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He's planning to make changes in 2020, with not dating white women chief among them.
It's a resolution he announced on Twitter during a week of posts that alternately expressed optimism about his career and frustration with his experiences so far.
Earlier this month, the All-Pro wide receiver asked teams for a chance to continue playing in the wake of multiple sexual assault allegations.
"If I’m ever given the opportunity to play the game that I love, I’m going to work extremely hard to show the world how much I appreciate another chance,” he said in a lengthy Instagram post, in which he also apologized to "anyone who I offended."
The apology didn't include any admission of wrongdoing in allegations from two women who have accused Brown of misconduct, triggering an NFL investigation that has yet to conclude.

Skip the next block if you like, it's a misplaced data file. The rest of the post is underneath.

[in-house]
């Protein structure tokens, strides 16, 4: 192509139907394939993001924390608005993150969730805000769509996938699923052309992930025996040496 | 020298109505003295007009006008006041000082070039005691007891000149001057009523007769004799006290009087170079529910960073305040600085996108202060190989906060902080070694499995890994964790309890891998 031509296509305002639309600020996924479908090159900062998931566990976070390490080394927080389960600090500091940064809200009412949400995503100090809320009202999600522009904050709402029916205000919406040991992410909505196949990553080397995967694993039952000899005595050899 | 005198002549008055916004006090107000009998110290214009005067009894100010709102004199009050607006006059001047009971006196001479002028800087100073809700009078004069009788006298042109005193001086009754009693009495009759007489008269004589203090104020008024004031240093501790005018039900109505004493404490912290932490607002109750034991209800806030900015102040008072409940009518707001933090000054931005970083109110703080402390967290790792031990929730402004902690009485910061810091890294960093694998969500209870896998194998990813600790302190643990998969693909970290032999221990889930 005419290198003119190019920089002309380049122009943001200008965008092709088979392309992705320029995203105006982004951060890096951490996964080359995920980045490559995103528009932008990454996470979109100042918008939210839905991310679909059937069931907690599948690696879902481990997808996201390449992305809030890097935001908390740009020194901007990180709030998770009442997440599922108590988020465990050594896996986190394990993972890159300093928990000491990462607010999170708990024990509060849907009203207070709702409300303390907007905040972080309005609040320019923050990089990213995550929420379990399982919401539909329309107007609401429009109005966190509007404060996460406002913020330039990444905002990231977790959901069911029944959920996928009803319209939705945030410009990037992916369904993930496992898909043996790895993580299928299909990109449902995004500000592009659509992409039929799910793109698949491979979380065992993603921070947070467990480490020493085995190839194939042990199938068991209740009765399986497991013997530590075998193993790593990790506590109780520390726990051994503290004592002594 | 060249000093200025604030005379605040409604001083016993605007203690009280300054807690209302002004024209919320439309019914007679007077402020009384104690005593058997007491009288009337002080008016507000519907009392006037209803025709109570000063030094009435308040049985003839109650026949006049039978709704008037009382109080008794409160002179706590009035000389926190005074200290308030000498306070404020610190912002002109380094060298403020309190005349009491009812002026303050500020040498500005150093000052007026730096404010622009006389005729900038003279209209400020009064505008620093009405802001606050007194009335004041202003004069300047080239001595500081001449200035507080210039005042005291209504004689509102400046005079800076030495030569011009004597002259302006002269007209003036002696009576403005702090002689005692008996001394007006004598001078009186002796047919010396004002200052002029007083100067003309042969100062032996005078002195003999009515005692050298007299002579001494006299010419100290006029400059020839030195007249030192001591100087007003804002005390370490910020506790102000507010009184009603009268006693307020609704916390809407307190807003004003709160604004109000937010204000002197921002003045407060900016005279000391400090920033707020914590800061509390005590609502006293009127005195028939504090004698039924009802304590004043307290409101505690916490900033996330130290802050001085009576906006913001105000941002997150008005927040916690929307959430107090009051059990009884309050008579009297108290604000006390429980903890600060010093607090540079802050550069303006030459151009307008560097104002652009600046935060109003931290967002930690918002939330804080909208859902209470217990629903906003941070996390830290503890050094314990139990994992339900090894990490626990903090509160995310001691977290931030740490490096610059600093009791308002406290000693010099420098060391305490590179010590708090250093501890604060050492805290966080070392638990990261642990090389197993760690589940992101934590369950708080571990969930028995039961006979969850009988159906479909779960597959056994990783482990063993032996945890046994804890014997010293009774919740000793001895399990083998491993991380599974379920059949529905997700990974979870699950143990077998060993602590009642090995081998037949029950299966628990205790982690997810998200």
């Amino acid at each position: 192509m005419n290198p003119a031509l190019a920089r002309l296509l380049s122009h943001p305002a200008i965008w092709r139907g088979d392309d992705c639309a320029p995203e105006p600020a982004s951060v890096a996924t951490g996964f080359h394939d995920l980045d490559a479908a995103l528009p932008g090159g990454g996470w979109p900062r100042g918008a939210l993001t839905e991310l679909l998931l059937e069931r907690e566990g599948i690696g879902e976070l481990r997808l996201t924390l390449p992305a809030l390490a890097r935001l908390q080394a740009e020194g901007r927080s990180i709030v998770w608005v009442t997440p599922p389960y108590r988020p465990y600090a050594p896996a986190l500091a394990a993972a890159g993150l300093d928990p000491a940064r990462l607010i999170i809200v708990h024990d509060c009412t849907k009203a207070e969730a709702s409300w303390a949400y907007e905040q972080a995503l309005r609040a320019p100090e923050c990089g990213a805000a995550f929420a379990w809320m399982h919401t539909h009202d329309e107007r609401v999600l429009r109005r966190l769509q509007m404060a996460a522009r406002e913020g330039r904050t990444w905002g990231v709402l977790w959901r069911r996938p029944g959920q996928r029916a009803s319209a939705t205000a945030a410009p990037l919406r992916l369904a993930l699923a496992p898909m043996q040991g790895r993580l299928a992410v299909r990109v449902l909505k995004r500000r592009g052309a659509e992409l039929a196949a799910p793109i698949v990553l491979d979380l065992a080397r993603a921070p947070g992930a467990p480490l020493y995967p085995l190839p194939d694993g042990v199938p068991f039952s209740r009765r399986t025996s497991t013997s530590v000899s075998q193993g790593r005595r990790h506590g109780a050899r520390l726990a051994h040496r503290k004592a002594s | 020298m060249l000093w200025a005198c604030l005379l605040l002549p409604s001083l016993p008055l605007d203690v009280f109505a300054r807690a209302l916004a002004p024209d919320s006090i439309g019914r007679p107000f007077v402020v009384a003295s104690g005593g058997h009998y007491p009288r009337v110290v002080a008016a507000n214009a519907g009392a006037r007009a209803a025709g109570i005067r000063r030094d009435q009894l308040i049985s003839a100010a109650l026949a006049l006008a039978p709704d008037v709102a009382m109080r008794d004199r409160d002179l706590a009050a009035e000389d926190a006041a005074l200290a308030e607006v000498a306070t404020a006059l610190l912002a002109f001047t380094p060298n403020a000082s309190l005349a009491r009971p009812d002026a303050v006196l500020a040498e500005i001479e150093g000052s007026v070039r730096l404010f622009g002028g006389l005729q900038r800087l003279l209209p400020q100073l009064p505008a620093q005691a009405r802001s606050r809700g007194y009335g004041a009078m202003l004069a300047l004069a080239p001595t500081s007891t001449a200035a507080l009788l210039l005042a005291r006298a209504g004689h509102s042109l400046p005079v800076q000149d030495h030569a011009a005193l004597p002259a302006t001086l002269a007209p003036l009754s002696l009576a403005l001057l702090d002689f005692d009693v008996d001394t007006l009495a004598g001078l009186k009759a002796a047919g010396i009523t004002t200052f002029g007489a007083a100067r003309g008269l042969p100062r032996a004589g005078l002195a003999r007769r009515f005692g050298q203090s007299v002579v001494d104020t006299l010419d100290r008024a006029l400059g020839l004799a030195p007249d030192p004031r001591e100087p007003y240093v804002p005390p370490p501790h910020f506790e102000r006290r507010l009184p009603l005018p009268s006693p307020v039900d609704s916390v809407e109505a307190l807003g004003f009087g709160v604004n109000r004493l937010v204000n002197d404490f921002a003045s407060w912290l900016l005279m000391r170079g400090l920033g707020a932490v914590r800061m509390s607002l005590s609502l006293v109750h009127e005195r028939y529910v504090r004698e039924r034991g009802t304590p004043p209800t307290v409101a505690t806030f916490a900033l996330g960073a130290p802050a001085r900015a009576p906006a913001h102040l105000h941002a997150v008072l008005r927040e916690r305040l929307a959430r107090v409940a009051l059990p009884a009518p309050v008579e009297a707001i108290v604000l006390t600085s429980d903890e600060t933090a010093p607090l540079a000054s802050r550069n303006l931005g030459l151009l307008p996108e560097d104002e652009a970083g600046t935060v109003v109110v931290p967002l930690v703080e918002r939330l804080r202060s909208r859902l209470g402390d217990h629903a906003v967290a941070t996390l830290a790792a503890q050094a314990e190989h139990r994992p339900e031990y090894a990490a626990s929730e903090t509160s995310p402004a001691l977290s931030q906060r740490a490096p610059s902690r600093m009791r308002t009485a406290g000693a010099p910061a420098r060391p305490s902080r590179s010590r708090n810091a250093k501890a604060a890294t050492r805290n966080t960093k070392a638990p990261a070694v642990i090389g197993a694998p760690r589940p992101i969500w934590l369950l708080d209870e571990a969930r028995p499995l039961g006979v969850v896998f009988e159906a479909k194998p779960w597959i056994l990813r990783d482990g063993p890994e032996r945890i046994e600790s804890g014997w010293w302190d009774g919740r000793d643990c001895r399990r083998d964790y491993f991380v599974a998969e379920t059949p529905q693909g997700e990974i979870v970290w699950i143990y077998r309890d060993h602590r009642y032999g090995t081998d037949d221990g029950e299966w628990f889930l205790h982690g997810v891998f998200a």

“While my behavior was inexcusable, sometimes when people are coming at you with false information and allegations, we handle ourselves in ways that we sometimes regret,” he wrote.
Brown, who once played for the Pittsburgh Steelers, demanded his release from the Oakland Raiders after the team fined him for missing practice. When the release was granted, he signed a one-year, $15 million contract with the Patriots, which included $9 million guaranteed.
The NFL veteran now has pending grievances against both the Raiders and the Patriots seeking unpaid salary, but the Bleacher Report says at least 20 teams -- including almost every potential playoff contender -- are interested in signing him.
The outlet based its report on conversations with three general managers, who ruled out only one such team: the Patriots. Most franchises believe Brown remains a "transformational talent," the Bleacher Report said.